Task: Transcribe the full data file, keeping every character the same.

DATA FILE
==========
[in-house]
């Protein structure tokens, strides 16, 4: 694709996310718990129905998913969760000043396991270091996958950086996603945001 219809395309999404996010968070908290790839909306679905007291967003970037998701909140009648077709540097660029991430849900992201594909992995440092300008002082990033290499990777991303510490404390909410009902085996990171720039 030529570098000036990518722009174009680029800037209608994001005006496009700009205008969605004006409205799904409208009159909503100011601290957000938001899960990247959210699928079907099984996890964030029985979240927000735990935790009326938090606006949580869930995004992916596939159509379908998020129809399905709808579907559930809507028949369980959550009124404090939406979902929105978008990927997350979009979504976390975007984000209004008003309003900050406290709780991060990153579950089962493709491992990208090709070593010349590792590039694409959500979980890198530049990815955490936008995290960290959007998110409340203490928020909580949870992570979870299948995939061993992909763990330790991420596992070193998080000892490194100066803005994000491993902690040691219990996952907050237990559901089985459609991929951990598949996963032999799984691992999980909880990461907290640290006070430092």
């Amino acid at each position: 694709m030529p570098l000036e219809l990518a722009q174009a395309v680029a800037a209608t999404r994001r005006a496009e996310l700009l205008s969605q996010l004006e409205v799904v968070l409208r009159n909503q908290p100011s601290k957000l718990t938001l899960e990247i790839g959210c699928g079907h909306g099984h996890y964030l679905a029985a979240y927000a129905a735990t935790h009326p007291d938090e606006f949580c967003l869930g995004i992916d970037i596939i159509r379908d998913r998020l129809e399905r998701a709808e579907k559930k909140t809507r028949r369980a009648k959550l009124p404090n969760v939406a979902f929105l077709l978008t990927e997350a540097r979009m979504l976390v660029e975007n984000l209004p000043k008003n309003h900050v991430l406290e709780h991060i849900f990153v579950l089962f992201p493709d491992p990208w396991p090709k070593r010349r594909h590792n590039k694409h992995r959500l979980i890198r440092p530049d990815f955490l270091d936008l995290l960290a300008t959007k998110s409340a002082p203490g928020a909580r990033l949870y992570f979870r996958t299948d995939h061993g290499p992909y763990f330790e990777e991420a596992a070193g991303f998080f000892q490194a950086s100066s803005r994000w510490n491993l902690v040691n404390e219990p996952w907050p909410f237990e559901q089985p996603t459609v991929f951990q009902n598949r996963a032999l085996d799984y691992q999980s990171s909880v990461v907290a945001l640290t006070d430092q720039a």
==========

[in-house]
């Protein structure tokens, strides 16, 4: 694709996310718990129905998913969760000043396991270091996958950086996603945001 219809395309999404996010968070908290790839909306679905007291967003970037998701909140009648077709540097660029991430849900992201594909992995440092300008002082990033290499990777991303510490404390909410009902085996990171720039 030529570098000036990518722009174009680029800037209608994001005006496009700009205008969605004006409205799904409208009159909503100011601290957000938001899960990247959210699928079907099984996890964030029985979240927000735990935790009326938090606006949580869930995004992916596939159509379908998020129809399905709808579907559930809507028949369980959550009124404090939406979902929105978008990927997350979009979504976390975007984000209004008003309003900050406290709780991060990153579950089962493709491992990208090709070593010349590792590039694409959500979980890198530049990815955490936008995290960290959007998110409340203490928020909580949870992570979870299948995939061993992909763990330790991420596992070193998080000892490194100066803005994000491993902690040691219990996952907050237990559901089985459609991929951990598949996963032999799984691992999980909880990461907290640290006070430092």
């Amino acid at each position: 694709m030529p570098l000036e219809l990518a722009q174009a395309v680029a800037a209608t999404r994001r005006a496009e996310l700009l205008s969605q996010l004006e409205v799904v968070l409208r009159n909503q908290p100011s601290k957000l718990t938001l899960e990247i790839g959210c699928g079907h909306g099984h996890y964030l679905a029985a979240y927000a129905a735990t935790h009326p007291d938090e606006f949580c967003l869930g995004i992916d970037i596939i159509r379908d998913r998020l129809e399905r998701a709808e579907k559930k909140t809507r028949r369980a009648k959550l009124p404090n969760v939406a979902f929105l077709l978008t990927e997350a540097r979009m979504l976390v660029e975007n984000l209004p000043k008003n309003h900050v991430l406290e709780h991060i849900f990153v579950l089962f992201p493709d491992p990208w396991p090709k070593r010349r594909h590792n590039k694409h992995r959500l979980i890198r440092p530049d990815f955490l270091d936008l995290l960290a300008t959007k998110s409340a002082p203490g928020a909580r990033l949870y992570f979870r996958t299948d995939h061993g290499p992909y763990f330790e990777e991420a596992a070193g991303f998080f000892q490194a950086s100066s803005r994000w510490n491993l902690v040691n404390e219990p996952w907050p909410f237990e559901q089985p996603t459609v991929f951990q009902n598949r996963a032999l085996d799984y691992q999980s990171s909880v990461v907290a945001l640290t006070d430092q720039a």